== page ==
Artificial intelligence device company BrainChip Holdings (ASX: BRN) has taken an affirmative step towards integrating its Akida neuromorphic chip into autonomous vehicles after signing a binding joint development agreement with European automotive supplier Valeo Corporation.
The agreement means both companies will collaborate to develop a new wave of tech solutions based on artificial intelligence (AI) and reduced power consumption within the overarching theme of miniaturisation that’s taking the tech industry by storm.
According to BrainChip, the Akida chip is a neural networking processor that “brings artificial intelligence to the edge” above and beyond what existing technologies can do.
The company said its Akida solution is high-performance, small, ultra-low power and enables a wide array of edge capabilities that include continuous learning and inference.
In April this year, BrainChip introduced its first event-based neural-network intellectual property and neuromorphic system-on-chip (SoC) device – the AKD1000 – which enables AI capability in edge AI systems at ultra-low power consumption.
Alongside AKD1000, the Akida neural processor represents the next generation of AI that canto overcome the limitations of legacy AI chips, which require too much power and bandwidth to handle the needs of today’s applications. Moreover, Akida is expected to move the technology forward in a significant leap, allowing AI to do more with less.
“Our AKD1000 is able to deliver the portability, connectivity and processing power needed for AI edge applications without retraining the entire network,” BrainChip chief development officer Anil Mankar said.
This latest agreement between BrainChip and Valeo has been hailed as a validation of the company’s Akida device by a Tier-1 sensor supplier and “considered to be a significant development”, according to BrainChip.
In a statement to the market this morning, BrainChip said Valeo will utilise Akida and collaborate on the development of neural network processing solutions, for integration in autonomous vehicles (AVs).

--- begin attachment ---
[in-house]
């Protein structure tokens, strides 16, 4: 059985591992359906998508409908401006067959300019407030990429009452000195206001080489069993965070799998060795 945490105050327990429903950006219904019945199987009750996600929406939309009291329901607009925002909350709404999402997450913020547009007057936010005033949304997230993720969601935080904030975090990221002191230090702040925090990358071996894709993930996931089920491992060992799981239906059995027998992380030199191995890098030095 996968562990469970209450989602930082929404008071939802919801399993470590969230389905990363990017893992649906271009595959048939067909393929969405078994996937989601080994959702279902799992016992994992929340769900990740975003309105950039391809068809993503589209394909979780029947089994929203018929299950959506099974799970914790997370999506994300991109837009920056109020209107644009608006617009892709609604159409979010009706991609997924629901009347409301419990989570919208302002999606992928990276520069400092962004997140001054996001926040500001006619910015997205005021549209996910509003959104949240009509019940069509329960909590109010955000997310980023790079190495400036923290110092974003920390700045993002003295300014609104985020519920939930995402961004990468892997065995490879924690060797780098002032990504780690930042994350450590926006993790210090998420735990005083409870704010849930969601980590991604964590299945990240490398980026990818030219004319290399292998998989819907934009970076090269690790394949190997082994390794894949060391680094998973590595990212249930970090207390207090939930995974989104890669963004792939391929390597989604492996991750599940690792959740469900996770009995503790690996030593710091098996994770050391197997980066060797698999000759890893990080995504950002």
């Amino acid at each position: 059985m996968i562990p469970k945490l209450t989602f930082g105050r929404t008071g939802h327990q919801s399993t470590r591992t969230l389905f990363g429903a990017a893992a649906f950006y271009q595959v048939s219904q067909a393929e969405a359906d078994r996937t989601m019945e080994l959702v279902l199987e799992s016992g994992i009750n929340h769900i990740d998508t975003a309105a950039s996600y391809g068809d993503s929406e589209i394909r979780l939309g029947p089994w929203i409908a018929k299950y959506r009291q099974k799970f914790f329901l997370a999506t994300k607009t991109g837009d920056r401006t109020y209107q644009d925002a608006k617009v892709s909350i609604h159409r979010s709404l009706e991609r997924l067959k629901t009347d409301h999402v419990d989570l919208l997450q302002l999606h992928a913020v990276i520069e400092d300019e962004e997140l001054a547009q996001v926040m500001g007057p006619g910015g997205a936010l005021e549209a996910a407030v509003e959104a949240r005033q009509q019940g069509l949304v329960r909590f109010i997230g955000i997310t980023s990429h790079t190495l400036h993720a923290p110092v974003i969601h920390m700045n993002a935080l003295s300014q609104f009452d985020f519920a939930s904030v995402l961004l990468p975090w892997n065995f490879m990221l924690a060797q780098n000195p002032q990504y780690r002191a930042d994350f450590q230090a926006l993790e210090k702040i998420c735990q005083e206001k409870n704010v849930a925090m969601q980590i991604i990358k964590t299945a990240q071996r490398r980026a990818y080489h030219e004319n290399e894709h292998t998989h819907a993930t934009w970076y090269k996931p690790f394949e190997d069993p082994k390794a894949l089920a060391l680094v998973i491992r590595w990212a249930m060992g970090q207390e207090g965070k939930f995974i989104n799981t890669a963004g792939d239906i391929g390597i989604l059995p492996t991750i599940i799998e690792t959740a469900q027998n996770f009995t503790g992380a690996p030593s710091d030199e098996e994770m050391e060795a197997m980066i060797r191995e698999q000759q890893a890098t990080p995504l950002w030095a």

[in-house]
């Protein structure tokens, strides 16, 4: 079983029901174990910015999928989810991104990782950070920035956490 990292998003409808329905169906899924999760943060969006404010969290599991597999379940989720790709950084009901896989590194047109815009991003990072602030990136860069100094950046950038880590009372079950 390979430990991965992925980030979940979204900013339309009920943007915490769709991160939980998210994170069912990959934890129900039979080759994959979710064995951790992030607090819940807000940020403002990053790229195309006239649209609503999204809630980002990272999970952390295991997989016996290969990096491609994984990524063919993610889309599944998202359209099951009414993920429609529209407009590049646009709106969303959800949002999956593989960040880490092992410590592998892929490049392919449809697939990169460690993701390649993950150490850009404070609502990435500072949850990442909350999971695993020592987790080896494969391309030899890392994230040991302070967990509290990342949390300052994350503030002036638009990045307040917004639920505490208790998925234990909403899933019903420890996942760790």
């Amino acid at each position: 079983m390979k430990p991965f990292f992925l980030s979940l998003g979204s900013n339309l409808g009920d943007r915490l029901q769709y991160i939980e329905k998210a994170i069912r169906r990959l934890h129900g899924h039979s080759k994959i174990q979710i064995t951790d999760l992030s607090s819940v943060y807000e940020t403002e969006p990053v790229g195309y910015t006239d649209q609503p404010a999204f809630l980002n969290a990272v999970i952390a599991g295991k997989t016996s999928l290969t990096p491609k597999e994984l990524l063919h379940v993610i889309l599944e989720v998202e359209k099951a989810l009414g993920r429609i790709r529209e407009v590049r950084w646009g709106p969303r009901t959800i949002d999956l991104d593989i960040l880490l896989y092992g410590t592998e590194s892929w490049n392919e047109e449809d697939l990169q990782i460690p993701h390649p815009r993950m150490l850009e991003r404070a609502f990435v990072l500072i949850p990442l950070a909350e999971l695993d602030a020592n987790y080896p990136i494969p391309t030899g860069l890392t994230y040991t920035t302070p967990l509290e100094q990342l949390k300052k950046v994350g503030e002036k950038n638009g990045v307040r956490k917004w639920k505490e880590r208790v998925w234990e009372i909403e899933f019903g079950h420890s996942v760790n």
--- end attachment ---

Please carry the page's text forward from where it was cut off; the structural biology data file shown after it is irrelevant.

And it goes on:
The terms of the deal stipulate that both companies must reach specific performance milestones, with BrainChip stating it expects to receive payments to cover its expenses, subject to the completion of, as yet, undisclosed milestones.
The dawn of Akida
As part of the ongoing design of driver assistance systems and AVs, the issue of timely data processing is paramount.
Accurate real-time data processing is essential for AVs to be deemed safe and reliable; however, the amount of data being generated continues to increase exponentially, thereby making efficient data processing elusive and problematic.
BrainChip is hoping to reconcile the need for greater processing ability with greater amounts of data by developing what it calls “neuromorphic” technology that can handle more data quicker while using less power than existing components.
Neuromorphic engineering was first developed by US scientist Carver Mead in the 1980s and refers to the use of very-large-scale integration (VLSI) systems containing electronic analogue circuits to mimic neuro-biological architectures present in the nervous system.
According to BrainChip, by combining the Akida neural network processor with sensors, the resulting system can achieve ultra-low power, minimum latency, maximum reliability and incremental learning.
“This is a major advancement over current architectures which require large amounts of data to be transmitted to a CPU or GPU, which has the burden of processing all data from all sensors and then combining the results to make a decision or retrain the network for new classifiers,” the company said.
Today’s news pushed BrainChip shares up by 36% to $0.12 per share in morning trade.